Smooth and stress free Estate  Administration

If you are the Executor of a Will or the spouse or next of kin of someone who has died without a Will, navigating these circumstances can be difficult and confusing.

We deal with these issues on a daily basis.

Administering a Deceased Estate

When a person dies their assets (after liabilities and taxes) pass to the beneficiaries named in their Will or if there is no Will, the persons entitled pursuant to the Rules of Intestacy. The Estate is typically administered by the Executor(s) named in the Will.

It is the Executor’s responsibility to:

  • identify the deceased person’s assets and liabilities,
  • obtain a Grant of Probate or Letters of Administration, when necessary,
  • call in the assets and pay the liabilities (and taxes) of the Estate,
  • deal with any claims made against the assets of the Estate by creditors and/or people challenging the Will under the Succession Act,
  • interpret the Will and identify beneficiaries, and
  • distribute the Estate’s assets in accordance with the Will or  Rules of Intestacy (where there is no Will).
The role of the Executor is important, however, many of the tasks and responsibilities of the Executor should be performed by or with the assistance of a Solicitor. This is because the administration of the Estate carries risk of personal liability for the Executor and will often involve the consideration of complex legal issues.

Frequently Asked Questions

What is a Grant of Probate?

Probate is an Order made by the Supreme Court of New South Wales authorising the Executor to deal with the assets of an Estate in accordance with the Will or Rules of Intestacy (where there is no Will).

When is Probate Required?

Probate is required if the Estate includes:

  • Real Estate, and/or
  • Bank Accounts, Shares or Superannuation Benefits with balances of over $15,000.00 (depending on the institution).
What if there is no Will?

Rules exist under the Succession Act that dictate how the Estate assets are to be distributed where there is no Will (‘Rules of Intestacy‘). Usually the spouse or next of kin will need to apply to the Court for the grant of Letters of Administration to authorise them to administer the Estate.

How should Funeral Expenses be paid?

If the deceased person holds money in a bank account the bank will typically release funds in the form of a cheque in favour of the Funeral Home in payment of funeral expenses on receipt of a tax invoice and Death Certificate without the need for Probate. This can occur within days of the Funeral service. We can arrange this for you if you prefer.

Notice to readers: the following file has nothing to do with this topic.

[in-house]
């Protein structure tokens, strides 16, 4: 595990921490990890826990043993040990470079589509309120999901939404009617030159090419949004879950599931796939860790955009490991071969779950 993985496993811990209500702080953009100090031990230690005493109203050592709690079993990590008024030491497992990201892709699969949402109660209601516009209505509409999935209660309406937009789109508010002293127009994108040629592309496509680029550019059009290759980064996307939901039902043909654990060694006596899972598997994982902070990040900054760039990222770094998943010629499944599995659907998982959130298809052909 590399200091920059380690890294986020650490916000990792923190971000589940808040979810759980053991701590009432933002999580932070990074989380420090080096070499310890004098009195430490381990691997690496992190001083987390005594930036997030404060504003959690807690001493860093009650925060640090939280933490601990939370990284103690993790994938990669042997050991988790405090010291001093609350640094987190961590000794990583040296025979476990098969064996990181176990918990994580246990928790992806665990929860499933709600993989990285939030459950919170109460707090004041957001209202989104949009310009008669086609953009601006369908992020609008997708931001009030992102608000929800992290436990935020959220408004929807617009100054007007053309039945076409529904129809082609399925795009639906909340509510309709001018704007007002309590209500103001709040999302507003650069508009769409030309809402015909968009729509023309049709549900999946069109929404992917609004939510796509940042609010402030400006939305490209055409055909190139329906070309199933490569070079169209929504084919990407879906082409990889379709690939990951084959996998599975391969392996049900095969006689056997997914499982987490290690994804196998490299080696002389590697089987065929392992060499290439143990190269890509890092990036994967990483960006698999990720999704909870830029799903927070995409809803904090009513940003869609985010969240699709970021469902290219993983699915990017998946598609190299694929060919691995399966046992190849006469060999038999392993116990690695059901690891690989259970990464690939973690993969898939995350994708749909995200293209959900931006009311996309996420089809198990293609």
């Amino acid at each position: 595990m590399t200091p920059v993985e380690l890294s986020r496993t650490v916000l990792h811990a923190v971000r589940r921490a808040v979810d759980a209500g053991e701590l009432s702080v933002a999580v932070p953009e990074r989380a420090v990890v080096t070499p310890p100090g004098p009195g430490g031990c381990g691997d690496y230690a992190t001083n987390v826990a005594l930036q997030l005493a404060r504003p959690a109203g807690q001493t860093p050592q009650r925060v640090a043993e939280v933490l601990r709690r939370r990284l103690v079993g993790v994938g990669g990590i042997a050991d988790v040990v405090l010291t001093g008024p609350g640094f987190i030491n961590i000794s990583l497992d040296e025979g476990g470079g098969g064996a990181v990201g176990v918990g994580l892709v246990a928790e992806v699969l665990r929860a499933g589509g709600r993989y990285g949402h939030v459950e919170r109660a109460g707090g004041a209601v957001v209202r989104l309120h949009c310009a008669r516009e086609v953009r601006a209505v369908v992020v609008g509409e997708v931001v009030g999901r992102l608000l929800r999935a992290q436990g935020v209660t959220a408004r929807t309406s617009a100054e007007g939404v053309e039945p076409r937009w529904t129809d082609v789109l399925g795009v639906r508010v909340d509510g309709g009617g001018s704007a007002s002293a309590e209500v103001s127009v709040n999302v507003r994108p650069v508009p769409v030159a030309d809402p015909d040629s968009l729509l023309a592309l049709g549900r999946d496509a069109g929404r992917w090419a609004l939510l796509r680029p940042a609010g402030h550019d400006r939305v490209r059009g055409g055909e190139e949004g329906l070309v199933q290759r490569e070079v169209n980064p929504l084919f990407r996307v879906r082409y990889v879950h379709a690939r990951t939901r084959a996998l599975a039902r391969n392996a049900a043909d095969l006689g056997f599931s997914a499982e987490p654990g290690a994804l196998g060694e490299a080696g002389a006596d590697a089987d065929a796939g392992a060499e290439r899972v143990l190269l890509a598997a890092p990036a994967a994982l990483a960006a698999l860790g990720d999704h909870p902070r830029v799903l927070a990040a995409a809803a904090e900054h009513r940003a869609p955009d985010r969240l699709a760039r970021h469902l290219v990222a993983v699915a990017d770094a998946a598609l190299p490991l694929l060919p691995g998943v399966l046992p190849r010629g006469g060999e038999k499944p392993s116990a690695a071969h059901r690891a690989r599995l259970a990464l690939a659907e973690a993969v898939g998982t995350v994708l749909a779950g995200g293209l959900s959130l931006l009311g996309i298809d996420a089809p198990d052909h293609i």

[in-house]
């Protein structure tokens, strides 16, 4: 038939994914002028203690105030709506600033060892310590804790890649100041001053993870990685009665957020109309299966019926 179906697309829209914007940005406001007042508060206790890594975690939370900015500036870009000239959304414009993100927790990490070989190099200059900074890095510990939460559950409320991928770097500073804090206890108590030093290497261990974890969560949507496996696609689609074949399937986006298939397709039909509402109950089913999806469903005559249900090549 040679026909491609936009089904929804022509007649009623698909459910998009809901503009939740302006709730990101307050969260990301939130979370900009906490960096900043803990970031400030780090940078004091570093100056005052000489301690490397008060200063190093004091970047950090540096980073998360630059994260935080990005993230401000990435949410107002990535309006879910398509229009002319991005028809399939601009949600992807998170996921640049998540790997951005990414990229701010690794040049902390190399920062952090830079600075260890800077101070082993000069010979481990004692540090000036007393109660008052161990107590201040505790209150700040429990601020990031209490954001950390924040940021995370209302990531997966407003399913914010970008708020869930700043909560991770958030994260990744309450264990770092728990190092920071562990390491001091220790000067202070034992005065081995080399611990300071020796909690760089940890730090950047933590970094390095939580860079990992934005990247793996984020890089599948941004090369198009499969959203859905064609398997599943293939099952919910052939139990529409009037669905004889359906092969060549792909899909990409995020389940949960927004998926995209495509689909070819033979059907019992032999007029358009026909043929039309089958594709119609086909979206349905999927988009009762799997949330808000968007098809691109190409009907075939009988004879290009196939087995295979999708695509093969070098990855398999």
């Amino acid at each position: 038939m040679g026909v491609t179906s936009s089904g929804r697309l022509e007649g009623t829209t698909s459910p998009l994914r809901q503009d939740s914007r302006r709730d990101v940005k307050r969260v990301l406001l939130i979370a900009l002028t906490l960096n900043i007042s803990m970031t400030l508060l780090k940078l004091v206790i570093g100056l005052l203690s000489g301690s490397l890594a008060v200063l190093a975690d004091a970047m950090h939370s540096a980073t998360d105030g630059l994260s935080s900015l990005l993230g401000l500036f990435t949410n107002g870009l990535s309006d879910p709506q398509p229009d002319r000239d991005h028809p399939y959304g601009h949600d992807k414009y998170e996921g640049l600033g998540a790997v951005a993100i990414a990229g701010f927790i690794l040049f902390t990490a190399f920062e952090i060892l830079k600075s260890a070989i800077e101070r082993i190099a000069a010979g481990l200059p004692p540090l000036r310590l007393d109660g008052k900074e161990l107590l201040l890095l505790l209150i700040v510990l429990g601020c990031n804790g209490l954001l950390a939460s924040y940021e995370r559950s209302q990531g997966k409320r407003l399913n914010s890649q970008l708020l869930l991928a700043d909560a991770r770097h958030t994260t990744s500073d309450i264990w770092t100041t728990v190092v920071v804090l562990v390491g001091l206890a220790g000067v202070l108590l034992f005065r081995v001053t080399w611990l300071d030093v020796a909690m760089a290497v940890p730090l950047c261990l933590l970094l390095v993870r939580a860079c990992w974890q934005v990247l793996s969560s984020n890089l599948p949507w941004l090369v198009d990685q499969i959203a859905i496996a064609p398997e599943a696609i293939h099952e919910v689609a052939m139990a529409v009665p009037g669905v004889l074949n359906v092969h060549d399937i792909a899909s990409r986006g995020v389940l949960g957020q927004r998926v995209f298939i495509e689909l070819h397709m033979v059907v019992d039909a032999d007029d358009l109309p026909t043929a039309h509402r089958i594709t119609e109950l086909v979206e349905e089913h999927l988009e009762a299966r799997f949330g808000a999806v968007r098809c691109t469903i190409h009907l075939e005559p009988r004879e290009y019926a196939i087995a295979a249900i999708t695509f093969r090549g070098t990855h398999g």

What if the Will is not held by Roberts Legal?

You do not need to go to the Solicitor who currently holds the Will for assistance in relation to administering the deceased person’s estate. We can uplift the Will from the Solicitor holding it at no extra charge.

Call now to arrange a consultation with one of our Estate Lawyers

1300 553 343


Legal consequences and personal financial liability may arise for an Executor if the Estate is not carefully administered according to the law.

Even if you do not consider that Probate will be required you should consult a Solicitor to ensure that the Estate will be properly administered.

How We Help

Our experienced Solicitors will guide you through the Administration process  to ensure that your duties as Executor are fulfilled smoothly and stress free.

We will provide advice to you in relation to all legal issues that arise and assist you to satisfy all pre-conditions to distribution of the Estate assets without delay.

We will also make all necessary enquiries and sell/transfer properties, collect money in bank accounts, realise Shares and obtain Superannuation entitlements on your behalf.

Call now for peace of mind knowing that you will have discharged your duties as the Executor in accordance with the deceased’s wishes and the law.

How We Charge?

We offer a free consultation for all Estate matters.

We charge a fixed fee in relation to the obtaining of a Grant of Probate.

Our fees to advise and act in relation to the administration of and Estate depend on the assets and liabilities of the Estate, the terms of the Will and interests of beneficiaries.  We will provide you with an estimate during your initial consultation.

In most cases our fees are payable from the Estate upon distribution of the Estate assets.

Call now to arrange a consultation with one of our Estate Lawyers

1300 553 343


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Success Stories

Father defends estranged Daughter’s challenge to Grandmother’s Will on grounds of lack of testamentary capacity and claim for Family Provision Order.

The client was the Executor of his mother’s Estate (“the Client”). He sought a grant of probate in relation to what he considered to be her last valid will (“the Will”).  At the time that the Will was made, the Client’s mother (“the Deceased”) intended that her Estate would go to the Client and his sister in equal shares, subject to the Client’s sister having a right to occupy the deceased’s home for the rest of her life.

View all success stories


Anna was compassionate and understanding during what was a difficult period of my life.

“Anna’s professional and diligent manner was pleasing to deal with. She promptly attended to the administration of the Estate and kept me informed of any progress at all times. She was compassionate and understanding during what was a difficult period of my life.”

Margaret Akerman

Anna made me feel like I was in control.

“Anna talked me through to procedures required, organized all the paperwork involved and made me feel like I was in control. She knew exactly what had to be done and kept in touch through the entire process. I found her to be very understanding and professional during this rather difficult time in my life”.

Johanna Lillford